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The Garden

(By “Murihiku.”)


Garden work may be likened unto farm work in that it is never done, although at certain seasons of the •year the weather and other circumstances forbid a too active prosecution of labour in this direction. June may be regarded as a slack time in both vegetable and flower garden, as beyond keeping the beds and flowers in an orderly state, very little remains to be done, except that any part of the ground which is intended to be left idle during the winter will be greatly benefited by being dug over and left in a rough state. Rhubarb beds should be forked over, cleaned of weeds, and a good mulching of manure placed over each crown ; this, besides protecting the crowns during winter, assists growth in the spring very considerably. Keep the soil free between growing crops and where required, re-make and renew paths, lay down turf, and make and trim edgings. Parsnips, carrots, and other roots, should be ■lifted and stored or otherwise protected from frost. Kow is the time also to transplant or make new beds of rhubarb, seakale, asparagus, etc., and all sorts of hardy herbs, such as sage, thyme, mint, marjoram, etc., though these may also be procured in a slower way from seeds sown during the spring. FLOWER GARDEN. The directions as given last month will also apply to the present one, only that the planting of bulbs —hyacinths, tulips, narcissus, lilies, crocus, etc., should not be deferred longer than possible, as it is already getting late, if good results are anticipated. No class of flowers is more welcome on its appearance than the very varied and beautiful one of bulbs, and flower fanciers are recommended to plant these largely, either singly, in masses, or in edgings, iwhen very satisfactory results will be obtained. The borders should be cleared by this time of all the past season’s growth of weeds, and wherever practicable, but especially in the case of herbaceous plants, such as dahlias, phlox, paeonies, etc., covered over with a layer of stable manure, as recommended in the case of rhubarb. Now is the time also to make alterations in the formation of the garden, or to lay out new beds, etc., and in the shubbery the planting of shrubs and coniferae should be proceeded with, macrocarpa and other hedges trimmed, and fresh ones planted ; while, if a top dressing of manure be spread on the surface over the roots of both permanent and newly-planted trees, the benefit -will be very substantial in the growing season, and will also protect the roots from frosts. ORCHARD AND PARK. Whenever the weather is favourable advantage should be taken of it to proceed with the planting of all fruit trees and bushes, shelter hedges, etc., and with the pruning of the same. .The favourite style of pruning standard fruit trees is to remove all surplus growths from the centre so as to leave it open to sunlight and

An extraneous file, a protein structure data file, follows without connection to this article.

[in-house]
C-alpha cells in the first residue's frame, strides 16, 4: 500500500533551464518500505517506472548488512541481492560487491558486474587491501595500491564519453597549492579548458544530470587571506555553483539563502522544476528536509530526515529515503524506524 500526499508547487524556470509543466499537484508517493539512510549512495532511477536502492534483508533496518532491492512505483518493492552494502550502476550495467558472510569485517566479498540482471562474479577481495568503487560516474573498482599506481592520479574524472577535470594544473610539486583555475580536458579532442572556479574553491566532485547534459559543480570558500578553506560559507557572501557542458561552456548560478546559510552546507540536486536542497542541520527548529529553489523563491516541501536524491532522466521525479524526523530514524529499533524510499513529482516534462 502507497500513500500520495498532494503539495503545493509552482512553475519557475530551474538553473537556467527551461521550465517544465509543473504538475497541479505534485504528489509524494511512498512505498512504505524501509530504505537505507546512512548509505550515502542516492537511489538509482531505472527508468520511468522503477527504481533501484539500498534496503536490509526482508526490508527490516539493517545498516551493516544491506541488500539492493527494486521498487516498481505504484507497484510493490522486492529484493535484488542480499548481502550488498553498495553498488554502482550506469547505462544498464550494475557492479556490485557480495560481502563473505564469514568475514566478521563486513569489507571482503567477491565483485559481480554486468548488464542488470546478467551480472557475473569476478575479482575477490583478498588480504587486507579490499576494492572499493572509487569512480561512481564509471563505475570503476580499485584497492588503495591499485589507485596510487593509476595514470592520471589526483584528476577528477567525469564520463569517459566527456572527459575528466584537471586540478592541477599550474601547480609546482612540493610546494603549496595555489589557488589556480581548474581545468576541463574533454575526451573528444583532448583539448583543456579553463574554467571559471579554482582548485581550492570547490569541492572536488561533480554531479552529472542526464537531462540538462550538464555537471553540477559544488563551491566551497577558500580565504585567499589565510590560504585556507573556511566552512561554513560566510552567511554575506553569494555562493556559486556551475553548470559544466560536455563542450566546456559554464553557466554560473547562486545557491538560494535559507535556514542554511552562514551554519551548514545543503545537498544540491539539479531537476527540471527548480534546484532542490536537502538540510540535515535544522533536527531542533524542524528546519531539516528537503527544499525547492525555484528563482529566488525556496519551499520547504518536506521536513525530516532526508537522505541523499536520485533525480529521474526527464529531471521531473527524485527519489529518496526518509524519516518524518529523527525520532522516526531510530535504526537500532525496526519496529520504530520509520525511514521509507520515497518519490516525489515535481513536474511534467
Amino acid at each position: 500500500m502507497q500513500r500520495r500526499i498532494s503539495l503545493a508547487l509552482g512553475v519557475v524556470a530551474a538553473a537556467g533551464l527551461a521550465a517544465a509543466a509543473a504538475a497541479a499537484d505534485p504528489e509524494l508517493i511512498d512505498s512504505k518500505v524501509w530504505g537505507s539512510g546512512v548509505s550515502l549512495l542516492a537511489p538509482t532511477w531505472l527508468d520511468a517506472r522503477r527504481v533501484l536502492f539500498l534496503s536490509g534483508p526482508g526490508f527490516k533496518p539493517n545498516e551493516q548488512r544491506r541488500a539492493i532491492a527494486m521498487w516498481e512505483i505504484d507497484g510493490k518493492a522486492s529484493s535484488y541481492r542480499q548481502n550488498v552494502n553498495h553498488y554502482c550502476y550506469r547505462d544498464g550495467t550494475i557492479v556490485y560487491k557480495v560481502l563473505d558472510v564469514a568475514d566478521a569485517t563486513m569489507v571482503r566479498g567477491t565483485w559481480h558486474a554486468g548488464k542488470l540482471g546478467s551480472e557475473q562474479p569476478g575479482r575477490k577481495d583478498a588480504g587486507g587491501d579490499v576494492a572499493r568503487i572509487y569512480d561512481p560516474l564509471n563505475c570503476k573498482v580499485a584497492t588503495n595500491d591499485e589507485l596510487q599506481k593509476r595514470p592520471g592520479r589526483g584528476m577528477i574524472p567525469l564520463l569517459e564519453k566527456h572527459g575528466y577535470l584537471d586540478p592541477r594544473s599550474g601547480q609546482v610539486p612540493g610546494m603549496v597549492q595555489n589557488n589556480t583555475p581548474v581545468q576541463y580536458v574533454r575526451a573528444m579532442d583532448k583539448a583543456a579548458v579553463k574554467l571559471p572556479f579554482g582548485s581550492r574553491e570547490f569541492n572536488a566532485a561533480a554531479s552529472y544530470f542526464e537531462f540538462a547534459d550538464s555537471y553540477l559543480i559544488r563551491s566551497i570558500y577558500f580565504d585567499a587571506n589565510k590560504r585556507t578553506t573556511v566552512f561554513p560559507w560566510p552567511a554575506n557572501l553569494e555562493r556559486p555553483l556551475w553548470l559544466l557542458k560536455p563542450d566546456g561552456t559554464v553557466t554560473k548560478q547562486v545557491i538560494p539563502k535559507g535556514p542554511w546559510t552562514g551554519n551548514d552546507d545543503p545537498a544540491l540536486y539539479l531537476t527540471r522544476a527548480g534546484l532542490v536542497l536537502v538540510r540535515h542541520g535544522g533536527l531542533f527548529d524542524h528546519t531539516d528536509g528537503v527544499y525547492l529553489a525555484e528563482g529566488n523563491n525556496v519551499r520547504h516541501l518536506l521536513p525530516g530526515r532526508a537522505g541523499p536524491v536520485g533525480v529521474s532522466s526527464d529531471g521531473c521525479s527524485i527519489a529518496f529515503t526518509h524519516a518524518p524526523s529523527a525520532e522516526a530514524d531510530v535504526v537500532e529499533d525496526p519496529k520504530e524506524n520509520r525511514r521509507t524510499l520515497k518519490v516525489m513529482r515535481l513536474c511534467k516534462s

air, to stop back the heads of leadshoots, thereby inducing the tree to form vigorous fruit spurs. Winter dressing to destroy the various kinds of blight which affect our orchard should also be applied either by spraying machine, syringe or brush. The former will be found of most service to owners of large orchards, but in the case of the majority of small growers about Southland the latter is the most general and inexpensive. In the past considerable doubt has existed as to the utility of making a success of apple growing in Southland, but experience is demonstrating that our nurserymen can now supply a long list of varieties quite suitable to our climate, provided the soil and planting be judiciously attended to with a fair amount of shelter available, and that an attempt be made yearly to combat the ravages of scale and other blight, which are becoming prevalent here as elsewhere, and which can be mastered with a moderate amount only of time and labour.

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Bibliographic details

The Garden, Southern Cross, Volume 15, Issue 8, 1 June 1907

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The Garden Southern Cross, Volume 15, Issue 8, 1 June 1907

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